by individuals, employers and governments. The result
 You can count on OAS and CPP!                             is a balanced, flexible system that responds to the
 You can count on Canada’s public pensions for the         different financial needs of individuals and families
 long term.                                                over the course of their lifetime.

 OAS costs will grow as the population ages in the
 coming decades, but are projected to be affordable.       RULE OF THUMB! Many financial planners say
 Steps were taken in 1998 to ensure the CPP’s contin-
                                                           that you will need about 70 percent of your current
 ued sustainability. Actuarial reports confirm that the
 scheduled contribution rate is expected to be             (pre-tax) earnings to maintain your standard of liv-
 sufficient to sustain the Plan as larger numbers          ing in retirement. For example, if you earn $40,000
 of Canadians reach retirement age.                        now, you might aim for $28,000 of income in retire-
                                                           ment. However, this is only a general rule. You’ll
One of the strengths of Canada’s retirement income         need to look at your own circumstances to decide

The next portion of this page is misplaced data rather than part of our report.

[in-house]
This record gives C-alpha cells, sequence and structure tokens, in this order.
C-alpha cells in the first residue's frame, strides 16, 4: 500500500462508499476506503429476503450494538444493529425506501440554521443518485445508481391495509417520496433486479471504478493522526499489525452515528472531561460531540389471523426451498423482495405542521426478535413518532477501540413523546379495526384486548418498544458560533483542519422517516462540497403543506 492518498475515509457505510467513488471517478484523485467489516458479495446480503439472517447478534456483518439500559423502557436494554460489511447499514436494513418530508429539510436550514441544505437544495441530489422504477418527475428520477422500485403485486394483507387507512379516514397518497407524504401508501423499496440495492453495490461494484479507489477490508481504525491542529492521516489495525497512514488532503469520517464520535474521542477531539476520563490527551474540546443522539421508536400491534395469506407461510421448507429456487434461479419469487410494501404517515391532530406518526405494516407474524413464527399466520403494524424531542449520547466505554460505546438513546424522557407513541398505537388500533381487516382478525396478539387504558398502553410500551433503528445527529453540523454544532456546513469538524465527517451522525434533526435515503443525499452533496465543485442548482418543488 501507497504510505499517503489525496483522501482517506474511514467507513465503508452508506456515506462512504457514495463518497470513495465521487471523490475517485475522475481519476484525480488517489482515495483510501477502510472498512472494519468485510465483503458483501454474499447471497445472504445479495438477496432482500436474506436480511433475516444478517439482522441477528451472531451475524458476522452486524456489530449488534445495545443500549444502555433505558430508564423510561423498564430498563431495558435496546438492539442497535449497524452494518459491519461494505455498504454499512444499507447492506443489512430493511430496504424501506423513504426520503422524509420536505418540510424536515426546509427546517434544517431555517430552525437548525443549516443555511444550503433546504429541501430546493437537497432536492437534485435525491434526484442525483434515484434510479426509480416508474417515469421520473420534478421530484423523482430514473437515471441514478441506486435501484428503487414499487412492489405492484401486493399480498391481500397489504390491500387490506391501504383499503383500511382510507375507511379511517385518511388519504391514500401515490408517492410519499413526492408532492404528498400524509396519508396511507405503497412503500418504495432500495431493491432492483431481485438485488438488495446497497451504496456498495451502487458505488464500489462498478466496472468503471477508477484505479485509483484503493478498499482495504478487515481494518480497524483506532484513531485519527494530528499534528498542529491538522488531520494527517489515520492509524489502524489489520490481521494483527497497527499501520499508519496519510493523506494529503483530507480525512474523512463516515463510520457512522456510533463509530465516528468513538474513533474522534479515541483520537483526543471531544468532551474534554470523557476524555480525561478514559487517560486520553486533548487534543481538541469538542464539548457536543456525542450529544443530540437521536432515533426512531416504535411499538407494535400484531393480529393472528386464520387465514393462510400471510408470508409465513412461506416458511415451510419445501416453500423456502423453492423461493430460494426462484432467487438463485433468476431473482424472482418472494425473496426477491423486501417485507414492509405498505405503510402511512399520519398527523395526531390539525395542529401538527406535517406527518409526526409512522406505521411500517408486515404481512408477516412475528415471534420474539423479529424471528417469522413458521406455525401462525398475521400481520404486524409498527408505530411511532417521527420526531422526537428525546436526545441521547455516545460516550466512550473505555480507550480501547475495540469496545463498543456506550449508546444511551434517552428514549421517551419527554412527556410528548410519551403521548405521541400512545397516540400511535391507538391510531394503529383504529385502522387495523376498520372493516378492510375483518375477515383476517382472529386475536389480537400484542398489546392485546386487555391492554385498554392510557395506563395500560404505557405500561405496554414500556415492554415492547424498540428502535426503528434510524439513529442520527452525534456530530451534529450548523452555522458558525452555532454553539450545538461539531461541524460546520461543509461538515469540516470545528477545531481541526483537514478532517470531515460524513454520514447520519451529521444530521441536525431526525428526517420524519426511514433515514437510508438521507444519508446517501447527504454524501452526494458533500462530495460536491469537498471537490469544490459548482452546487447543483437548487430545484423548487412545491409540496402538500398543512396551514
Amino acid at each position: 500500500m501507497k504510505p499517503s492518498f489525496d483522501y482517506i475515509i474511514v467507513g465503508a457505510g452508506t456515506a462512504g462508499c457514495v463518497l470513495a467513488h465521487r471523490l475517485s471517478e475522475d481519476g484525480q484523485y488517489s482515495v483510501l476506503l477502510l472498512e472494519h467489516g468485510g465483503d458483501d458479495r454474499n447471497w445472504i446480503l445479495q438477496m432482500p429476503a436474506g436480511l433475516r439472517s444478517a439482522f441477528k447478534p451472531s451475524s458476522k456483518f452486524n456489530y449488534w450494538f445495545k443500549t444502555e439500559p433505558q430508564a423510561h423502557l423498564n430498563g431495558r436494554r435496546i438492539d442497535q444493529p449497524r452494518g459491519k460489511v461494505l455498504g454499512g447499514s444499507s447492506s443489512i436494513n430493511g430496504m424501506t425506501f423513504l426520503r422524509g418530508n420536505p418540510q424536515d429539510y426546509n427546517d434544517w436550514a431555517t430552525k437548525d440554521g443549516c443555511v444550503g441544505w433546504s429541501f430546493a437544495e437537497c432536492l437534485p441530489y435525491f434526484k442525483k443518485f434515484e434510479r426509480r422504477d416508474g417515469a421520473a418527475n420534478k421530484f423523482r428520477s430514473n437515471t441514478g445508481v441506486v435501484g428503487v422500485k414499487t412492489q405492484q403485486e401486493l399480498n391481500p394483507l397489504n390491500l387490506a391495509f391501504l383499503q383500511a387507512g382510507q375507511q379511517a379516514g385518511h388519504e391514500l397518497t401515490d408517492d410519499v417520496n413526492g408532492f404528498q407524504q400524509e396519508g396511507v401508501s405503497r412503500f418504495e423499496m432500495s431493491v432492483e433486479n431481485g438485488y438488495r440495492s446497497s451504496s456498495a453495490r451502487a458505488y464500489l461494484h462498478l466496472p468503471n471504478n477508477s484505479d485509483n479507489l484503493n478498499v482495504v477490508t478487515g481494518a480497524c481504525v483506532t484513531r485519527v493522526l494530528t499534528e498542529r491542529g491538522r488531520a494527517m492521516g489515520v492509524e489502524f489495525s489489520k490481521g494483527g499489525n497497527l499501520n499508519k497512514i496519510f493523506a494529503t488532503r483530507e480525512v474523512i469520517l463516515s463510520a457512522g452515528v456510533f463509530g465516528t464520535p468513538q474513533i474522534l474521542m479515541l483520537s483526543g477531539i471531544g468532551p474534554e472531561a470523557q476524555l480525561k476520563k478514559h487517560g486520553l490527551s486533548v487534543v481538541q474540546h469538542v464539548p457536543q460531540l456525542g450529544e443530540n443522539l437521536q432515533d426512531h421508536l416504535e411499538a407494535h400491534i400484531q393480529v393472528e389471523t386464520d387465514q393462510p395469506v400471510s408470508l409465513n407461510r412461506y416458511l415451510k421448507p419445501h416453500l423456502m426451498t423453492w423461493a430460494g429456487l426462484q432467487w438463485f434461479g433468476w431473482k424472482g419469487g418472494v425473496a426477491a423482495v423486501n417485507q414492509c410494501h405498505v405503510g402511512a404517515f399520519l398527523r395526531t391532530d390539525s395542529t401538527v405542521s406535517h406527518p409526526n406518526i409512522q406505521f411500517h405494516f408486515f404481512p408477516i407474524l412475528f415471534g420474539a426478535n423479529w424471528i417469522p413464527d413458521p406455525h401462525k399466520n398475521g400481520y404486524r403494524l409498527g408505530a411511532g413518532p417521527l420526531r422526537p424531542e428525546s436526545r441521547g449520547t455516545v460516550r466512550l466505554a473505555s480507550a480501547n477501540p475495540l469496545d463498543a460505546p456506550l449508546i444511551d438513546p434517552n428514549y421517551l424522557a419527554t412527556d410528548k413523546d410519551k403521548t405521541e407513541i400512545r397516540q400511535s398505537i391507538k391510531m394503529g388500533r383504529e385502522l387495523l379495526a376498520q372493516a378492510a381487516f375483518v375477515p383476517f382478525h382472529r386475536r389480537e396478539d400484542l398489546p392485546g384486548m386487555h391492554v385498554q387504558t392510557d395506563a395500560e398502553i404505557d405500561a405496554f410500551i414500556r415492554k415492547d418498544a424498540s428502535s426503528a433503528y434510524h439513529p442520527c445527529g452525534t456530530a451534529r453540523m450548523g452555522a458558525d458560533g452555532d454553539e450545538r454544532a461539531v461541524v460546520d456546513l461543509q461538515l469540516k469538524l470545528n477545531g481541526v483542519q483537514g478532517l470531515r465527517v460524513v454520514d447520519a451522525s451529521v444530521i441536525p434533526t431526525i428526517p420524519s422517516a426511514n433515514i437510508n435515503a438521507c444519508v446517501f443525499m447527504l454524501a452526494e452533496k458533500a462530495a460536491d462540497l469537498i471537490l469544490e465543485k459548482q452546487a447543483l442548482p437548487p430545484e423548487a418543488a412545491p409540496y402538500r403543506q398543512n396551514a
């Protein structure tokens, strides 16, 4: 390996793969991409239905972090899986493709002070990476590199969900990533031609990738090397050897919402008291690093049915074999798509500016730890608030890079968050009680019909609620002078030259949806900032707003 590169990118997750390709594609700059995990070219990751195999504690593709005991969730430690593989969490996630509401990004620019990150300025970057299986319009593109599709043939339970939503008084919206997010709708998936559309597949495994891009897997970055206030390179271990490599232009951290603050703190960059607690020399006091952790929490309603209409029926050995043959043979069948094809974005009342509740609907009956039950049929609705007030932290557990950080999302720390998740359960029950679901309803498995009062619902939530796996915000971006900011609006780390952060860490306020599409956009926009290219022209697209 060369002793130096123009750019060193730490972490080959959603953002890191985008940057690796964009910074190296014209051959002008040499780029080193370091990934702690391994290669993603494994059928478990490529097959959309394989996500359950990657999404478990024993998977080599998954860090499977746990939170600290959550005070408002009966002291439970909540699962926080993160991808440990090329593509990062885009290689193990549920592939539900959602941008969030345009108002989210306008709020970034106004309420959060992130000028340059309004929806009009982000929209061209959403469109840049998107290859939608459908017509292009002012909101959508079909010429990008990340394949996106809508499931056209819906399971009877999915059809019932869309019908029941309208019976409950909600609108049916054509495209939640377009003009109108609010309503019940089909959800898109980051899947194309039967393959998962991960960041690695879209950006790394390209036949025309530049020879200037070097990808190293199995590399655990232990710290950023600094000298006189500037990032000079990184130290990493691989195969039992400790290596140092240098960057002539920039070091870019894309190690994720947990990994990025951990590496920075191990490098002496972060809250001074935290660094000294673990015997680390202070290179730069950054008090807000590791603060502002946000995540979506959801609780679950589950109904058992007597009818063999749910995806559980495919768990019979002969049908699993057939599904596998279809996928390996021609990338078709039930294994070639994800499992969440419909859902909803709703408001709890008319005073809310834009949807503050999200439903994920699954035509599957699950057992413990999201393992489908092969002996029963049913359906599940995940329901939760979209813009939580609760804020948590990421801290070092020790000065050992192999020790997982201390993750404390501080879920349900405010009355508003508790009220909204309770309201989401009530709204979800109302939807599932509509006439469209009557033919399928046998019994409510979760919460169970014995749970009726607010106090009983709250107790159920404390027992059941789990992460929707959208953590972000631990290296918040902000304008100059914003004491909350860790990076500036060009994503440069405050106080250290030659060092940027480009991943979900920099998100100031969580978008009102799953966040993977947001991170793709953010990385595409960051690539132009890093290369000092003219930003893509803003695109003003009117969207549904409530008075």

system is that the risks and responsibilities are shared   what level of income is right for you.

                             Old Age Security
           The Old Age Security (OAS) program is the cornerstone of Canada’s
       retirement income system. It includes a basic pension that goes to almost
           all people 65 or older who have lived in Canada for a certain time.

                            Old Age Security is Canada’s largest public pension program. It provides
                            a modest monthly pension to most people, starting at the age of 65.

      1     st

    Old Age Security
                            The Guaranteed Income System (GIS) is an additional monthly benefit for
                            low-income OAS pensioners.

                            The Allowance provides a monthly benefit to low-income people between
                            the ages of 60 and 64. It is available to the spouses or common-law
                            partners of OAS pensioners and survivors to help bridge the gap until
                            they become entitled to receive OAS at 65.

                            The Government of Canada pays OAS benefits from general tax revenues.

                                                                                   Old Age Security

You qualify by living in Canada
Generally, you must be 65 and a resident of Canada for at least 10 years after
your 18th birthday to receive OAS in Canada.

If you wish to receive the basic OAS pension outside Canada, you must have
lived here for at least 20 years after your 18th birthday. The Guaranteed
Income Supplement and the Allowance are only for seniors who live in
Canada. They stop if you leave Canada for more than six months. If you
return to Canada you must reapply.

Have you lived or worked outside Canada? Canada has international social
security agreements with many countries that could help you meet the OAS
residence requirements or get other social security benefits from either coun-
try. If you did not live or work long enough in one country to qualify for bene-
fits there, the time you spent in that country may still be considered when